Frequent symptoms and exacerbations have been reported to be associated with an excess decline in lung function among asthmatics [23, 24]. Similarly, the results of present study also reveal that the number of ER visits is associated the decline in FEV1. For asthma control, the presence of OSA is associated with more symptoms, exacerbations and worse quality of life. Furthermore, CPAP treatment can alleviate the symptoms, the frequency of exacerbations and improve the quality of life [9–12]. Therefore, the decline of FEV1 may be alleviated by CPAP treatment in asthmatic patients with OSA. This is the first study reporting more exacerbations in asthmatic patients with OSA than in patients without OSA based on sleep lab population. In addition, CPAP treatment can reduce exacerbations in asthmatic patients with OSA. Such exacerbation is also associated with the decline in pulmonary function among asthmatic patients with OSA.
Inhaled corticosteroid (ICS) can alleviate the decline of FEV1 . In addition, asthmatic patients with obesity are poor response to ICS . The National Heart Lung and Blood Institute–sponsored Severe Asthma Research Program (SARP) has identified and characterized a phenotype of severe asthma consisting mainly of non-atopic late-onset older women with the highest body mass index, who are poor responders to ICS and frequently require oral corticosteroid use to manage exacerbations (Cluster 3).  Obesity is frequently associated with OSA. Therefore, asthmatic patients with OSA may also be poor responders to ICS, leading to accelerate the decline of FEV1. Another possible reason responsible to FEV1 decline due to obesity is that obesity may reduce FEV1 and FVC concurrently. However, this study reveals that the baseline FEV1 is not significantly different between groups and there is trend in FVC, which is worse in severe OSA group. Therefore, obesity did not reduce FEV1 and FVC concurrently in this study. Furthermore, BMI is not significant associated with the decline of FEV1 in univariate analysis. Therefore, obesity is not a significant factor associated with the decline of FEV1 in asthmatic patients with OSA.
The major limitations of the present study include its retrospective nature, which may lead to bias in patient selection, and a relatively small sample size that may lead to spurious associations and conclusions. Pro-inflammatory profiles of asthma, such as FeNO, sputum or peripheral eosinophil counts were not entirely measured in every study subject in this retrospective study. A long-term, prospective study with a larger scale study is needed to corroborate these findings, and include the pro-inflammatory profiles into analysis for the association with annual decline in pulmonary function.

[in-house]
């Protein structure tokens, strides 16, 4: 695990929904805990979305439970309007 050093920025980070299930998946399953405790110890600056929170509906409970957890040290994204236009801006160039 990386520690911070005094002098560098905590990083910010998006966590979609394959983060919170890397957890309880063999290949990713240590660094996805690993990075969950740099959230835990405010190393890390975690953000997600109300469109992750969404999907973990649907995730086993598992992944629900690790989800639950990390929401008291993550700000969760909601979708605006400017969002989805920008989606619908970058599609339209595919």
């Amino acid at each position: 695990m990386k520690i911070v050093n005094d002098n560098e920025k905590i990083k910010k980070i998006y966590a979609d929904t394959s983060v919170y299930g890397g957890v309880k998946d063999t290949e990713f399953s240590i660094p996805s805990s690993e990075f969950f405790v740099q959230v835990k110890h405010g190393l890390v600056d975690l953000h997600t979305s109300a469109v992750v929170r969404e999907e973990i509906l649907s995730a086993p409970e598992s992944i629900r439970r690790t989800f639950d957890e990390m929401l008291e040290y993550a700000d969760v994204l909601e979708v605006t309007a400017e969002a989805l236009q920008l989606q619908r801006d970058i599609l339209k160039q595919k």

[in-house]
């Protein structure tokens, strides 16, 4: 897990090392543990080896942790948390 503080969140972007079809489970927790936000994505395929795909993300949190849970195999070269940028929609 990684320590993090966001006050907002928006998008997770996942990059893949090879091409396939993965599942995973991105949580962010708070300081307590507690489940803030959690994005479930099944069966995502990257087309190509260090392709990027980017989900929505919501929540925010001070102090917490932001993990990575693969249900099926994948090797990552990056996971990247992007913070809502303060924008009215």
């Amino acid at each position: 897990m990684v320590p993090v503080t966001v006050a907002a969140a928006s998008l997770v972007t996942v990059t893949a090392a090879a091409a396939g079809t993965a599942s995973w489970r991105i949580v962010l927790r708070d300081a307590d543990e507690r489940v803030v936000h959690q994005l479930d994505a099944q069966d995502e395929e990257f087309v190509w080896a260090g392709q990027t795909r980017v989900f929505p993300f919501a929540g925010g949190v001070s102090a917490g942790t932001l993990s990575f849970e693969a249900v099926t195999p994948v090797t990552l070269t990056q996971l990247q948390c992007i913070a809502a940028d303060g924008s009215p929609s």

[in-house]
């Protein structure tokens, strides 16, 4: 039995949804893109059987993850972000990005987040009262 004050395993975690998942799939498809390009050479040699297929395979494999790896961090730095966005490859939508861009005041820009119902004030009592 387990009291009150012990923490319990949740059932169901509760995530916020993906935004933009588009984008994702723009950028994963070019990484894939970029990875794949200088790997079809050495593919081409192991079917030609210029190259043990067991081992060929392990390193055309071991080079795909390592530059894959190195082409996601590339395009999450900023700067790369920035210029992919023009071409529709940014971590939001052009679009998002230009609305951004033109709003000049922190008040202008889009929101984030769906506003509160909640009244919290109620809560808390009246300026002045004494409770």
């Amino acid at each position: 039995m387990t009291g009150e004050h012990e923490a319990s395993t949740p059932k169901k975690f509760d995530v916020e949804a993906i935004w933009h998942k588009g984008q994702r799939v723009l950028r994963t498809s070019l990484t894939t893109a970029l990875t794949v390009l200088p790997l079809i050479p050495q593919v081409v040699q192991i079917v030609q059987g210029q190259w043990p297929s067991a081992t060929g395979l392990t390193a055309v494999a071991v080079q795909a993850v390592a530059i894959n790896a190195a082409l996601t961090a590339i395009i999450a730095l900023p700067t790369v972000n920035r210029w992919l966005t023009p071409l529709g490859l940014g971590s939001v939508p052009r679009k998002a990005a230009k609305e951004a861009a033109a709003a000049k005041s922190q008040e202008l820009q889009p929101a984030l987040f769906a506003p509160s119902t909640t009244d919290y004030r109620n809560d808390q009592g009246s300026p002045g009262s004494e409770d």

In conclusion, in a sample of the sleep-laboratory population, asthmatic patients with OSA have a substantially greater decline in FEV1 in 5-year follow-up compared to those without OSA. The impact of OSA on the annual decline in FEV1 is dose dependent. Moreover, CPAP treatment alleviates the decline in FEV1 among asthmatic patients with severe OSA.
This study was supported by a research grant from the Ministry of Science and Technology, Taiwan (103-2314-B-182A-097), Chang Gung Memorial Hospital, Taiwan (CMRPG3F0461) and St. Paul’s Hospital, Taiwan (SPMRP-U1-5006)
This study was supported by a research grant from the Ministry of Science and Technology, Taiwan (103-2314-B-182A-097; NMRPG3D0381), Chang Gung Memorial Hospital, Taiwan (CMRPG3F0461) and St. Paul’s Hospital, Taiwan (SPMRP-U1-5006). The funders had no role in the design of this study nor the collection, analysis, and interpretation of data nor in the writing of this manuscript.
The data that support the findings of this study are available from Chang Gung Memorial Hospital but restrictions apply to the availability of these data, which were used under license for the current study, and so are not publicly available. Data are however available from the authors upon reasonable request and with permission of Chang Gung Memorial Hospital.
TYW contributed to conceptualization and design of this study, collection, analysis, and interpretation of the data and preparation of the manuscript. YLL collection, analysis, and interpretation of the data; SML, CDH, FTC, CHW, HCL contributed to collection, analysis, and interpretation of the data; HPK contributed to conceptualization and design of the study interpretation of the data and preparation of the manuscript. All authors read and approved the final manuscript.
None of the authors have a conflict of interest to declare in relation to this work.
The Chang Gung Medical Foundation Institutional Review Board (103-1609B) approved the study and waived the requirement for informed consent due to the retrospective nature of this study.
Springer Nature remains neutral with regard to jurisdictional claims in published maps and institutional affiliations.